In New Jersey, its all about the Taylor Ham.
Philadelphians have their scrapple and original cheese steaks. In Detroit, look out for the Faygo pop and Coney Island dogs. Or maybe a hot dog from Tony Packo's in Toledo. Don't even think about using ketchup or mustard on french fries in Utah — it's all about the Fry Sauce.
These are all the quirky calling cards of regional pride — food that can't be found anywhere else in the country. That might in fact be the secret of their success in an era of chain restaurants tucked into strip malls.
But, what happens when you move from the area and are in desperate need of a fix? Americans transplanted from their hometowns are scouring the World Wide Web to find the comfort food they crave — and it's created a cottage industry for entrepreneurs willing to deliver across state lines.
"If you leave New Jersey, you're leaving Taylor Ham behind," said Donna Beers, who along with partner Pattie Weaver runs an online business that ships the spicy breakfast meat that resembles a cross between Spam and salami.
They created Pork Roll Xpress seven years ago when their kids moved out of state, and complained they couldn't find the spicy pork-and-seasonings delicacy at their local market. Though the exact ingredients are a trade secret by maker Taylor Provisions Co., it's a staple of New Jersey diners and sold on stands along the Jersey shore.
With about 75 to 100 orders a day, the two-woman business brings in about $200,000 in revenue a year. The company also expanded to offer things like a pre-made New Jersey-style pizza, and Tastykake, a brand of snack food sold in a few states on the East Coast.
"What the common denominator is here is what your mother taught you to like, and that helps quirky regional foods," said Harry Balzer, a vice president at marketing research firm NPD Group. "The Internet has allowed for instant distribution to any home, so its not unbelievable that specialty items would find success."
Pork roll's cousin in neighboring Pennsylvania is scrapple. Unlike Taylor Ham, fans of this breakfast meat know the ingredients — and still buy it. It is a mixture of flour, cornmeal, and pork scraps — such as the head, heart or liver — that's cut into slices and pan fried.
Richard DellaBarba, who runs the Taste of Philadelphia Web site, offers scrapple fans a way to buy it online. But, the real hot seller is his pre-made Philly Cheese Steak sandwiches that he overnights in droves.
Though Philly ex-pats could duplicate the process of making a cheese steak, one thing would be missing: the bread. "There's something in the water here that makes it stand apart, you can't duplicate this," he said.
In 2005, Pennsylvania Gov. Ed Rendell sent over a batch of DellaBarba's cheese steaks after losing a Super Bowl bet to Massachusetts Gov. Mitt Romney. Others on DellaBarba's list of customers are professional baseball player Kurt Schilling, Dick Clark, and singers Jennifer Lopez and Ozzie Osborne.
Debbie Elias, a resident of Culver City, Calif., is also a customer. She moved to California 26 years ago from Philadelphia, and almost gave up on getting a real cheese steak.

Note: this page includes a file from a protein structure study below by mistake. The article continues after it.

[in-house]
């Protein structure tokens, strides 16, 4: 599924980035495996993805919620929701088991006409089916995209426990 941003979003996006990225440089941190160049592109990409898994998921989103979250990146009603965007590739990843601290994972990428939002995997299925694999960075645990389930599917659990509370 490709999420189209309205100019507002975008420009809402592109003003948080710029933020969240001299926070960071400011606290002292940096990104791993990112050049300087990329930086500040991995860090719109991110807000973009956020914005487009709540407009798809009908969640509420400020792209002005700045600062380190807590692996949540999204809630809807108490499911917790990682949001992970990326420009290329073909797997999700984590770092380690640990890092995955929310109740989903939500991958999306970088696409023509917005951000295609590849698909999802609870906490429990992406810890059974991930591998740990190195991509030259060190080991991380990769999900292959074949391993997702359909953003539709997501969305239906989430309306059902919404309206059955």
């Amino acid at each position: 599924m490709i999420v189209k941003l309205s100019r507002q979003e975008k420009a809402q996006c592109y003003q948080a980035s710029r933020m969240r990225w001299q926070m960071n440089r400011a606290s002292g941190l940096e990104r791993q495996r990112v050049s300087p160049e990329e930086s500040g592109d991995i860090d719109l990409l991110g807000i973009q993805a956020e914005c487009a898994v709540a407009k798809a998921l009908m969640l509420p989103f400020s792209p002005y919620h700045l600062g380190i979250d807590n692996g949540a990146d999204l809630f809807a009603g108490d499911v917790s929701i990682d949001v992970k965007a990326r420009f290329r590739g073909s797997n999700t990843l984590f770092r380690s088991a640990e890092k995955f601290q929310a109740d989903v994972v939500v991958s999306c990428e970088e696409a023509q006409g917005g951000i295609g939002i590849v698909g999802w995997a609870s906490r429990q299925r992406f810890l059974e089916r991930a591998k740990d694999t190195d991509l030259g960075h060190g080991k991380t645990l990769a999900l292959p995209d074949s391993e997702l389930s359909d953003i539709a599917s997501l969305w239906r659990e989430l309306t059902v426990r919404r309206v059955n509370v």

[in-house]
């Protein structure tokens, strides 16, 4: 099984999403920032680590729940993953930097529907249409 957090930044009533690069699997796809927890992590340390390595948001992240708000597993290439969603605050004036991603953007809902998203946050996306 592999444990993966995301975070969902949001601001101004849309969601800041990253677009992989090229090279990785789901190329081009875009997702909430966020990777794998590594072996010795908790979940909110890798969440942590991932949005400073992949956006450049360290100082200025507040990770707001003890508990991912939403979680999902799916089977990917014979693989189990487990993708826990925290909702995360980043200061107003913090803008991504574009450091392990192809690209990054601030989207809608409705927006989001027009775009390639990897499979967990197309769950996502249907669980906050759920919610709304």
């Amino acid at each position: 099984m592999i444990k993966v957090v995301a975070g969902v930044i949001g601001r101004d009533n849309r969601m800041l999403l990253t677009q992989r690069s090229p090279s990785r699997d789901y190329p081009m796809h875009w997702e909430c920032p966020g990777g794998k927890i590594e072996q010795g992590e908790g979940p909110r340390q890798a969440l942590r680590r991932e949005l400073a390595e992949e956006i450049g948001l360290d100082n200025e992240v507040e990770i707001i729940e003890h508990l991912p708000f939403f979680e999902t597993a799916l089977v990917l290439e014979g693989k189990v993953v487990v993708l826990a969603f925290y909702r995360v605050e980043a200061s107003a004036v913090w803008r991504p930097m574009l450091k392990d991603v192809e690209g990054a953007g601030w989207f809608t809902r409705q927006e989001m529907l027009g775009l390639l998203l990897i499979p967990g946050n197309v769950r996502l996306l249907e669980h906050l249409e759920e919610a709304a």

"After a while, you've experienced all the different food that's out there in your new city," she said. "But, you'll always have a spot for that comfort food you grew up with. To me, that's worth the added expense for delivery."
Hot dogs have turned out to be another big Internet business as many cities around the country have a certain flair in preparing them — especially New York and Chicago.
In Detroit, hot dog lovers have been going to American Coney Island since 1917. The restaurant located at the corner of Michigan Avenue and Lafayette has been serving up their own particular brand of dog topped with Belgian mustard, chili and sweet onions.
"There's been a big exodus from Michigan because of layoffs at the big car companies," said Dan Keros, general manager of the family owned business, whose menu also includes hoagies. "Detroiters are moving, spread out all over the country. This is just something they miss."
Their "Coney Kits" include the hot dogs, buns, a sweet onion, and its original chili sauce — along with instructions on how to make it. Like others that ship food, the kit is packed in an insulated box and iced gel packs.
Fans of Tony Packo's Cafe in Toledo also use the restaurant's online store to order. The restaurant is famous for its Hungarian-style hot dogs that feature toppings of chili, pickles and relish.
The restaurant gained notoriety on the television show "M*A*S*H," where Jamie Farr's character Cpl. Max Klinger brought up Tony Packo's hot dogs and pickles on a number of episodes.
And its not just food — condiments and drinks are also regional favorites. In Utah and parts of Idaho, people smother their fries with fry sauce — made up of one part ketchup, two parts mayonnaise, and spices.
The biggest seller of the regional condiment online is Salt Lake City-based Some Dude's Fry Sauce. Owned by Mike Thompson, the company sells about 204,000 16-ounce bottles a year through supermarket and online sales.
All over the country there are also regional soft drinks that aren't sold anywhere else. Michigan is one of the few places you can buy Faygo brand pop, with flavors that include diet chocolate cream pie and red pop.
In Texas, there's a lemon and orange-flavored cream soda called Big Red. In the New England area there is Moxie Soda. And, quenching the thirst for regional sodas are a number of online Web sites.
"I get a lot of people wanting brands like Grape Nehi, Bubble Up, Crush and Faygo," said Josh Davies, whose Hip Hop Soda Pop Shop store on Amazon.com sells all those brands. "Everybody starves for youth, and anything to bring back memories of your younger years is the way to go."